Green design can be on a grand or a small scale. You can help the earth in hundreds of small ways that add up – like walking or riding a bicycle instead of taking your car, recycling paper, glass and aluminum at a minimum, taking your own bags when you shop, etc. In interior design, green means embracing the use of sustainable materials, and using products that have a reduced impact on the environment. Our Top 10 today will explore some your options in green home decor.
“Sustainable products are those providing environmental, social, and economic benefits while protecting public health, welfare and environment over their full commercial cycle, from the extraction of raw materials to final disposition.” quote from SustainableProducts.com
Green products are judged using a range of criteria including: recycled content, non-toxic, local, sustainable/renewable resources, cradle-to-cradle (product can be used, recyled and reused again without losing any material quality), green manufacturing processes, certifications, artisan/hand made, vintage / reclaimed / repurposed, and community building / poverty alleviation. info from Green Home Chicago @ ghcdesigncenter.com
Terrie’s Top 5 Green Ideas
1. Paint. According to the EPA, interior air quality is 3 times more polluted than the outside air. This is primarily due to paint. Paint releases low level toxins into the air for years after application. These toxins (volatile organic compounds-VOC) are essential to the performance of the paint, but the paint fumes linger and cause distress to people with allergies as well as being harmful to the environment, so much so that paint disposal is considered hazardous waste.
With the development of no- and low-VOC paint, many of these concerns have been eliminated. The paint clean up is still easy with soap and water but low VOC paint doesn’t impact the groundwater and has reduced or no harmful contaminants. Every major line offers low VOC paint options, so next time you’re ready for a color change, think of the earth when you choose the paint.
Safecoat paint has taken paint even further and has introduced Naturals. It’s a resin paint that works like an oil paint with its ease of spreadability, but cleans up with water and doesn’t have the strong scent of the old oil based paints. Using soy, thistle oil and flax seed oil as the main ingredients to bind the color and enhance the flow of the paint, there are no harmful emissions. You can read the whole article here (from Interior Design). You can also find a growing list of companies providing natural and zero-VOC paint at EarthEasy.com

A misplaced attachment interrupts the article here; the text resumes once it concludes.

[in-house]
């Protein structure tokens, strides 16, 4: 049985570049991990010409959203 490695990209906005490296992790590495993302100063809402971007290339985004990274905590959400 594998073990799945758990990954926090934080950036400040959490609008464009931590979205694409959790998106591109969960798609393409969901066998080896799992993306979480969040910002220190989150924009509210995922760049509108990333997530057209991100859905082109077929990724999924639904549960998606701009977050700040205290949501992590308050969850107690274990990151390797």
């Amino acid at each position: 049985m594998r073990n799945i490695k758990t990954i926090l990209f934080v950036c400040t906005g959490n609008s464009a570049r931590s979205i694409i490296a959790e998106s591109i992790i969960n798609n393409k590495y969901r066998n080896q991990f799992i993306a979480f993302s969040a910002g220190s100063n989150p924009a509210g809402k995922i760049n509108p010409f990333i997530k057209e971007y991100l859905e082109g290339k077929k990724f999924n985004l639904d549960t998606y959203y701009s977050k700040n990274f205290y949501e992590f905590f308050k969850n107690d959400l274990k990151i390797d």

2. Bamboo – a Sustainable Wood. Lots of things are made with bamboo – flooring, furniture, blinds, or you can even grow the real plant in your yard or home for maximum “green”. Bamboo is considered a sustainable product because it is fast growing and replenishes itself quickly (only 4-5 years instead of the 20-60 years of most other woods). You can read more about the benefits of using bamboo at Bamboo-Flooring-Fact.com.
3. Organic Cotton. Grown without the use of pesticides and processed to be free of toxins and irritants, organic cotton, linen and wool are excellent eco-friendly fabric choices. This Italian organic bedding from Restoration Hardware is a great start.
4. Recycled Glass. Perhaps one of the most well-known recyclables is glass. It is recycled in many beautiful ways – just try a search on recycled glass products and you’ll find lots of great options like these recycled vases fromBambeco.com.
Dinnerware, wine glasses and accessories are also available made with recycled glass from Natural Spaces.
Suspended in a resin mix, recycled glass also makes an appearance as a countertop surface. Durable, beautiful and unusual, the countertops are a terrazzo style look that is fully color customizable (is that a word?) – one resource to check out to learn more about these countertops is EnviroglassProducts.com.
5. Furniture. What should you look for to determine how green a piece of furniture is? Pure Inspired Design has created a line of furnishings and here are some of the ways the furnishings are green: frames are of sustainable hardwood (preferably harvested locally, but that’s not always possible), cushion padding made of 100% unbleached cotton and recycled dacron, cushions made of soy based foam, adhesives and stains are water based, and organic cotton fabric is used. When purchasing your next piece of furniture, ask some questions and see how green the piece is.